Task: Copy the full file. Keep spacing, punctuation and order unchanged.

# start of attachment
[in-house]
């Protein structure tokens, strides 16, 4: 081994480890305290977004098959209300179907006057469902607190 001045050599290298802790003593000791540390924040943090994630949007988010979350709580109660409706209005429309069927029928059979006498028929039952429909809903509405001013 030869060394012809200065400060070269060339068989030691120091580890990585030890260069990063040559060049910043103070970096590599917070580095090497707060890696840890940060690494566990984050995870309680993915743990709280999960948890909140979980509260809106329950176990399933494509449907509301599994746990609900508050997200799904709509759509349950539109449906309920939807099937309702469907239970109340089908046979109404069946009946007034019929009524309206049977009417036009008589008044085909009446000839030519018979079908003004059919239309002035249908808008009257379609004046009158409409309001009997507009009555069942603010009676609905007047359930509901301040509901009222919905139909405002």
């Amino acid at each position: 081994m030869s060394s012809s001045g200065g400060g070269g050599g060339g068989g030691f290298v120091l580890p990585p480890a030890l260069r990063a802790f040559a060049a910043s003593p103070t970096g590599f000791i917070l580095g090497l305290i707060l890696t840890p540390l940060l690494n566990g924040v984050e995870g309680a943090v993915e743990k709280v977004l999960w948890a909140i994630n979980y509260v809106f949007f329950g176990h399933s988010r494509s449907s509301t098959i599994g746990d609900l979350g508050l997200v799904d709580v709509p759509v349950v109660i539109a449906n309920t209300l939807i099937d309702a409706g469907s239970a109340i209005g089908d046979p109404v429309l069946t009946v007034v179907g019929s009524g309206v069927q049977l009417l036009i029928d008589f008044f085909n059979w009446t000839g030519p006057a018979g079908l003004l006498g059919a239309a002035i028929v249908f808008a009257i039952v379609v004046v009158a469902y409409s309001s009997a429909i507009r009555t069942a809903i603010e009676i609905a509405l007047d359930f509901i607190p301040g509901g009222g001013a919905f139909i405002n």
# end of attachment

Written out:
[in-house]
């Protein structure tokens, strides 16, 4: 081994480890305290977004098959209300179907006057469902607190 001045050599290298802790003593000791540390924040943090994630949007988010979350709580109660409706209005429309069927029928059979006498028929039952429909809903509405001013 030869060394012809200065400060070269060339068989030691120091580890990585030890260069990063040559060049910043103070970096590599917070580095090497707060890696840890940060690494566990984050995870309680993915743990709280999960948890909140979980509260809106329950176990399933494509449907509301599994746990609900508050997200799904709509759509349950539109449906309920939807099937309702469907239970109340089908046979109404069946009946007034019929009524309206049977009417036009008589008044085909009446000839030519018979079908003004059919239309002035249908808008009257379609004046009158409409309001009997507009009555069942603010009676609905007047359930509901301040509901009222919905139909405002």
């Amino acid at each position: 081994m030869s060394s012809s001045g200065g400060g070269g050599g060339g068989g030691f290298v120091l580890p990585p480890a030890l260069r990063a802790f040559a060049a910043s003593p103070t970096g590599f000791i917070l580095g090497l305290i707060l890696t840890p540390l940060l690494n566990g924040v984050e995870g309680a943090v993915e743990k709280v977004l999960w948890a909140i994630n979980y509260v809106f949007f329950g176990h399933s988010r494509s449907s509301t098959i599994g746990d609900l979350g508050l997200v799904d709580v709509p759509v349950v109660i539109a449906n309920t209300l939807i099937d309702a409706g469907s239970a109340i209005g089908d046979p109404v429309l069946t009946v007034v179907g019929s009524g309206v069927q049977l009417l036009i029928d008589f008044f085909n059979w009446t000839g030519p006057a018979g079908l003004l006498g059919a239309a002035i028929v249908f808008a009257i039952v379609v004046v009158a469902y409409s309001s009997a429909i507009r009555t069942a809903i603010e009676i609905a509405l007047d359930f509901i607190p301040g509901g009222g001013a919905f139909i405002n």